NSLayoutConstraint(item: self.imageView, attribute: .Width, relatedBy: .Equal, toItem: self.view, attribute: .Width, multiplier: 1.0, constant: -260),
                NSLayoutConstraint(item: self.imageView, attribute: .Height, relatedBy: .Equal, toItem: self.view, attribute: .Height, multiplier: 1.0, constant: -(83*2))]

    This creates an array of Constraints, then adds array to the view. We’ll quickly explain the variables for the NSLayoutConstraint.

    • item: is the target element you want to constrain.
    • attribute: is the target element attribute you want to constrain.
    • relatedBy: is how you want to use the constant variable to constrain the element.
    • toItem is the secondary target element you want to constrain to, this is set to nil for individual constraints.
    • attribute: is the secondary target element attribute you want to constrain to.
    • multiplier: is the scaling value of the constant.
    • constant: is value you want to constrain by.
  • This is important: the earlier constraints we made to the Width and the Height of the NSImageView are still active and we are technically overwriting them. You need to remove the placeholder (or initial value). To do this highlight the constraints for NSImageView. In the Utilities Inspector check the Remove Constraint At Runtime
    Screen Shot 2015-06-03 at 14.27.44

    Remove Constraint At RunTime

  • Screen Shot 2015-06-03 at 14.23.41

    New Image

Finally let’s define some constraints for the labels in code.

  • Hightlight the two label elements and click the third icon constraint Resolve Auto Layout Issues
  • Select Add Missing Constraints
    Screen Shot 2015-06-03 at 14.32.42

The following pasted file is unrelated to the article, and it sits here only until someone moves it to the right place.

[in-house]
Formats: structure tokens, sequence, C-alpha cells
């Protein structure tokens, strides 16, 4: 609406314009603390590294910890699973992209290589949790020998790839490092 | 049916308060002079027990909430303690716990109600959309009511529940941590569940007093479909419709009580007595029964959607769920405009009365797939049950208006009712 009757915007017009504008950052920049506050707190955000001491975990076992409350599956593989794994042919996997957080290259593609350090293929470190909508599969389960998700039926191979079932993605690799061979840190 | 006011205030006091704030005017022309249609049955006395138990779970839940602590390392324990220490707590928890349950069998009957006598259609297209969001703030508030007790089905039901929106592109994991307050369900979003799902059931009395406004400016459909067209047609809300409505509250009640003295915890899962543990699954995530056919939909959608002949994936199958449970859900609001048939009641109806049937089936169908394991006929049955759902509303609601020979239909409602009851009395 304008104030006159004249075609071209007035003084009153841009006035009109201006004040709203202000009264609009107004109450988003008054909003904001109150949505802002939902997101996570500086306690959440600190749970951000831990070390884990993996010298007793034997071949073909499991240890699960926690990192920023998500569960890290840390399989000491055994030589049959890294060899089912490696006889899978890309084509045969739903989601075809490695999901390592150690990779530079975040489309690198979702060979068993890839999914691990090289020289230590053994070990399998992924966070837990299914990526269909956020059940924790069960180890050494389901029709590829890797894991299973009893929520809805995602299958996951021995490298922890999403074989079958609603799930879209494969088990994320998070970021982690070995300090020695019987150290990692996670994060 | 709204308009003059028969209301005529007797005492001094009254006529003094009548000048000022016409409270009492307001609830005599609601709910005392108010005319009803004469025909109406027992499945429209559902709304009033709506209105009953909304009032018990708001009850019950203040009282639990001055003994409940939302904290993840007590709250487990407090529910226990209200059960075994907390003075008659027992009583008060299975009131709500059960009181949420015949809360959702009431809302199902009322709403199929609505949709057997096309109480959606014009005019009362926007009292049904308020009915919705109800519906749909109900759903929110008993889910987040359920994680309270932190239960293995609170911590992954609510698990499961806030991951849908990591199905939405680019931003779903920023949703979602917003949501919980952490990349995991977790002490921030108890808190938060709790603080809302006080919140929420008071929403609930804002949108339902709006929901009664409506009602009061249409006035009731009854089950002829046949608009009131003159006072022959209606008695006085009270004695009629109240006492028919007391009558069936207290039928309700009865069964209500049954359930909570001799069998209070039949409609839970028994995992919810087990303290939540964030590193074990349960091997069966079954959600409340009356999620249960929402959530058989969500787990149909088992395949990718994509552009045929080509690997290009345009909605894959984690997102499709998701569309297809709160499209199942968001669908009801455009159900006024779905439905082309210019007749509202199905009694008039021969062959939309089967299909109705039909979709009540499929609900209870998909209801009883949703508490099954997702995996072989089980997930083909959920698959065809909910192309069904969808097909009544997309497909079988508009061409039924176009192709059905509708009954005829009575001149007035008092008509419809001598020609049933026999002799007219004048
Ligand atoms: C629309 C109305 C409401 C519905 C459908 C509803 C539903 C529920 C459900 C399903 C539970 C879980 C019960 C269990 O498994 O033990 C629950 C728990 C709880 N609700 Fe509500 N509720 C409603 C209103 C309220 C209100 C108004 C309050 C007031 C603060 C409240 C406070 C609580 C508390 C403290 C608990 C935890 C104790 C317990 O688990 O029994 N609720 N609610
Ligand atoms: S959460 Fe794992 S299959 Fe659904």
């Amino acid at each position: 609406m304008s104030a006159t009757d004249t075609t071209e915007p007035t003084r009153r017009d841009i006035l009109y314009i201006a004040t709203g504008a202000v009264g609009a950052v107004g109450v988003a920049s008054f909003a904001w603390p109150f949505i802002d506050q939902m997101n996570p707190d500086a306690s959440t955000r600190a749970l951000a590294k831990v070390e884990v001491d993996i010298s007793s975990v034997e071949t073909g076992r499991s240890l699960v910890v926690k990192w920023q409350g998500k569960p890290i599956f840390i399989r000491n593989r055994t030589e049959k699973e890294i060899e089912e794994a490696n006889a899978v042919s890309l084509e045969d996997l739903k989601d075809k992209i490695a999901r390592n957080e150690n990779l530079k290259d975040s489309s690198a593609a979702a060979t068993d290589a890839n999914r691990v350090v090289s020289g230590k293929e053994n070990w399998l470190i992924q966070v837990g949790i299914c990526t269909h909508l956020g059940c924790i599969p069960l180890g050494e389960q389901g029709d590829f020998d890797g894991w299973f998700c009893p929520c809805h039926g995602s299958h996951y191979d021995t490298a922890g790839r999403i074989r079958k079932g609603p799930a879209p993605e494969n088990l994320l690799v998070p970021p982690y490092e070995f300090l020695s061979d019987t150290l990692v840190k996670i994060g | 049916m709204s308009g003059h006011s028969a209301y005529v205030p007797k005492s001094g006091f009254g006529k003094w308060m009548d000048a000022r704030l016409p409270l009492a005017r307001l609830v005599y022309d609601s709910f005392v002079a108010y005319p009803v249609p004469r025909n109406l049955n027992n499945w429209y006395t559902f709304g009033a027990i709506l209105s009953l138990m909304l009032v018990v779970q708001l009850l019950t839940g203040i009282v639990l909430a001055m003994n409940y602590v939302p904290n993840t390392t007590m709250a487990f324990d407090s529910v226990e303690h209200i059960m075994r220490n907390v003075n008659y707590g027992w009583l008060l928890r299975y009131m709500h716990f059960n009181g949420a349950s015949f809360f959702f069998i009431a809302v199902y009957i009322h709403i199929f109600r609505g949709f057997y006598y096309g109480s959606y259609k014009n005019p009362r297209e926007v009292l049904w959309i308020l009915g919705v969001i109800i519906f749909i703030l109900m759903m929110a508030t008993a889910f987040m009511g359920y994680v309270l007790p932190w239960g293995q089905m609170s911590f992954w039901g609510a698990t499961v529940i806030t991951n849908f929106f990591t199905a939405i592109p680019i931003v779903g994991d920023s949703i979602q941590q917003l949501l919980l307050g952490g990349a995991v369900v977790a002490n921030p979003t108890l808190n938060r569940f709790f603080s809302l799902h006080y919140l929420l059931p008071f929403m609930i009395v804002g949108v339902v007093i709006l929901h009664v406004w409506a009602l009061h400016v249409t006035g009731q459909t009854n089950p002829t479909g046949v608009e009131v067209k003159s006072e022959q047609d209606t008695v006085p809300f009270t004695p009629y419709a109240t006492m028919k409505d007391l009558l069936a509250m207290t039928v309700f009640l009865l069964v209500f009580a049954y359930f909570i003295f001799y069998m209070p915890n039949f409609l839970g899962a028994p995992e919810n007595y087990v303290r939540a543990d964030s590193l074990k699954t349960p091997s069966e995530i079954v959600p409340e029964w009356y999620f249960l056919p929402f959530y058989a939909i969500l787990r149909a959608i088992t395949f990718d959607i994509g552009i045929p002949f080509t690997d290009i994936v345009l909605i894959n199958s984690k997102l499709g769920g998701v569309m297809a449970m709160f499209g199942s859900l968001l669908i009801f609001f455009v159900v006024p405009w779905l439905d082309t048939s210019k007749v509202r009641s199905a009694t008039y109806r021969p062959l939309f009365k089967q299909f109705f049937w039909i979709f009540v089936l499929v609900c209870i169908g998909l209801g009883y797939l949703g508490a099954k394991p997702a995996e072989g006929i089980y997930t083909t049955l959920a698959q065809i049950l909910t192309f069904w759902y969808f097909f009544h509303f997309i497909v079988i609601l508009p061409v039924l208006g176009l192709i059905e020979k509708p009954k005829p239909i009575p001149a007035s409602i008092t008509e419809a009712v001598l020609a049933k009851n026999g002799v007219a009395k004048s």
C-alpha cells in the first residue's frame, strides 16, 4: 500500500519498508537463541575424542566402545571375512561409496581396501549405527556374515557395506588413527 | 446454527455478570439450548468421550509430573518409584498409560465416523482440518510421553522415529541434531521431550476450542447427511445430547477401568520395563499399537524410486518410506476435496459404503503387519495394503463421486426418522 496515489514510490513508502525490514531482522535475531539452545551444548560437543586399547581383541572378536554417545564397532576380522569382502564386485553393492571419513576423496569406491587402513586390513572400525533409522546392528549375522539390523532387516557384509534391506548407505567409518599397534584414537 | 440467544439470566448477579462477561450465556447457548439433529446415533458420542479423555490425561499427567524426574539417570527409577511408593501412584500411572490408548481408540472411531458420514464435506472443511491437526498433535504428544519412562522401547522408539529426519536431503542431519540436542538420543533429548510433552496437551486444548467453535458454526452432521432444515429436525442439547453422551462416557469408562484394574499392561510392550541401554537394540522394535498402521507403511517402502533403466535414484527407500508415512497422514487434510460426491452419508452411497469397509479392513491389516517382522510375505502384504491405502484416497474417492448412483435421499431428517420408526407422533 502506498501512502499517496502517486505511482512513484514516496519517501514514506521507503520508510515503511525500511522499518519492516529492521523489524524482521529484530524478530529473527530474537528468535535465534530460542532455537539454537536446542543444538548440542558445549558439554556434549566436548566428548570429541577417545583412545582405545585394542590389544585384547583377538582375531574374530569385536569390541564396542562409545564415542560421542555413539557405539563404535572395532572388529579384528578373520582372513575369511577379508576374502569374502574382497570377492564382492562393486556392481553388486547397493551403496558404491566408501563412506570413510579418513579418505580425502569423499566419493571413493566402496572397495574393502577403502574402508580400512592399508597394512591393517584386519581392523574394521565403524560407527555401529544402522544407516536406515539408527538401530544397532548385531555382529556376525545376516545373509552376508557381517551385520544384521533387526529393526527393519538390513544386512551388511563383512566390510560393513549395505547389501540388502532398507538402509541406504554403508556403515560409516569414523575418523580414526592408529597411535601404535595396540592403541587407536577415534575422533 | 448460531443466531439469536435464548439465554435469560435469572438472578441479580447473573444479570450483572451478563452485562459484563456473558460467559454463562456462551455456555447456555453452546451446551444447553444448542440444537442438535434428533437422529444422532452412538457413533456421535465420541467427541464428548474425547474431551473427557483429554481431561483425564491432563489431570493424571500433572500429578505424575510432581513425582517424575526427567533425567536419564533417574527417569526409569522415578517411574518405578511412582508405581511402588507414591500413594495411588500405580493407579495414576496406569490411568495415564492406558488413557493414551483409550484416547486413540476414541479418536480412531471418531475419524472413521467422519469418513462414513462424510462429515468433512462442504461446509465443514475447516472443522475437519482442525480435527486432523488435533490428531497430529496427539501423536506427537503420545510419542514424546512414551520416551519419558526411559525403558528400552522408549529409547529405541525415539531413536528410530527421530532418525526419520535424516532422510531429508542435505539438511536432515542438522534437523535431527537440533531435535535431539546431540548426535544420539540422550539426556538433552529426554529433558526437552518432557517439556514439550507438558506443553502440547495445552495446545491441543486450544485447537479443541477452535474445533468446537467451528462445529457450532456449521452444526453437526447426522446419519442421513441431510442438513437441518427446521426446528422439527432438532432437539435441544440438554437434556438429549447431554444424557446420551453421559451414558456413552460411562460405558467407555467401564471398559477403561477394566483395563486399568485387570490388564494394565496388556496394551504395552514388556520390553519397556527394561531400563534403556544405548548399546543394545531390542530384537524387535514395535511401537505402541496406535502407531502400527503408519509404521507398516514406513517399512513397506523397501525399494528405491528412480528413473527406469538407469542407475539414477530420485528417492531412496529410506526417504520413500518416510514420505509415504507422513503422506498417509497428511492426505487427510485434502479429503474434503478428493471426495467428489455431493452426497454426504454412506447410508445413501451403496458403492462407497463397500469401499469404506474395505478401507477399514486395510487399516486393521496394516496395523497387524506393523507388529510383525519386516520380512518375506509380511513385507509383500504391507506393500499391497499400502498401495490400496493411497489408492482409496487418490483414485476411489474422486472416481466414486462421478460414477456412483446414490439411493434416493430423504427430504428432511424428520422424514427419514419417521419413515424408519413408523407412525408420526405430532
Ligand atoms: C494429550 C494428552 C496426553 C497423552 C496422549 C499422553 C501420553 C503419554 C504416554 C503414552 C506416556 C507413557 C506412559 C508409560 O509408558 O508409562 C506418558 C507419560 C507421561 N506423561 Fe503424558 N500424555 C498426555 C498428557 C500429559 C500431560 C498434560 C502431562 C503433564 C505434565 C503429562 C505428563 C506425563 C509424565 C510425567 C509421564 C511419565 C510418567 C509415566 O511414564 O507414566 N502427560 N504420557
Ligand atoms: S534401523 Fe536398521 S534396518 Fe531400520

Add Missing Constraints

  • Like above we need to tell the compiler to ignore the constraints at Build Time. So highlight the new constraints and click Remove Constraint At Runtime.
    Screen Shot 2015-06-03 at 14.33.04

    Ignore Placeholder

  • In the ViewController.swift file add the following code to viewDidLoad
    var labelConstraints:[AnyObject] = [NSLayoutConstraint(item: self.textLabel, attribute: .CenterX, relatedBy: .Equal, toItem: self.view, attribute: .CenterX, multiplier: 1.0, constant: 0),
        NSLayoutConstraint(item: self.textLabel, attribute: .CenterY, relatedBy: .Equal, toItem: self.view, attribute: .Bottom, multiplier: 1.0, constant: -50)]
    var reportLabel:[AnyObject] = [NSLayoutConstraint(item: self.ScreenLabel, attribute: .CenterX, relatedBy: .Equal, toItem: self.view, attribute: .CenterX, multiplier: 1.0, constant: 0),
        NSLayoutConstraint(item: self.ScreenLabel, attribute: .Top, relatedBy: .Equal, toItem: self.textLabel, attribute: .Bottom, multiplier: 1.0, constant: 0)]
    self.ScreenLabel.stringValue = "Screen Size Width: \(FirstScreenSize.width)  Height: \(FirstScreenSize.height)"

Re-run the application and the labels will align themselves according to your values.

Screen Shot 2015-06-03 at 14.55.48

Final Image

The source code for this project is available on Watershed’s GitHub page.

Similarly, the source code for rWeb is available here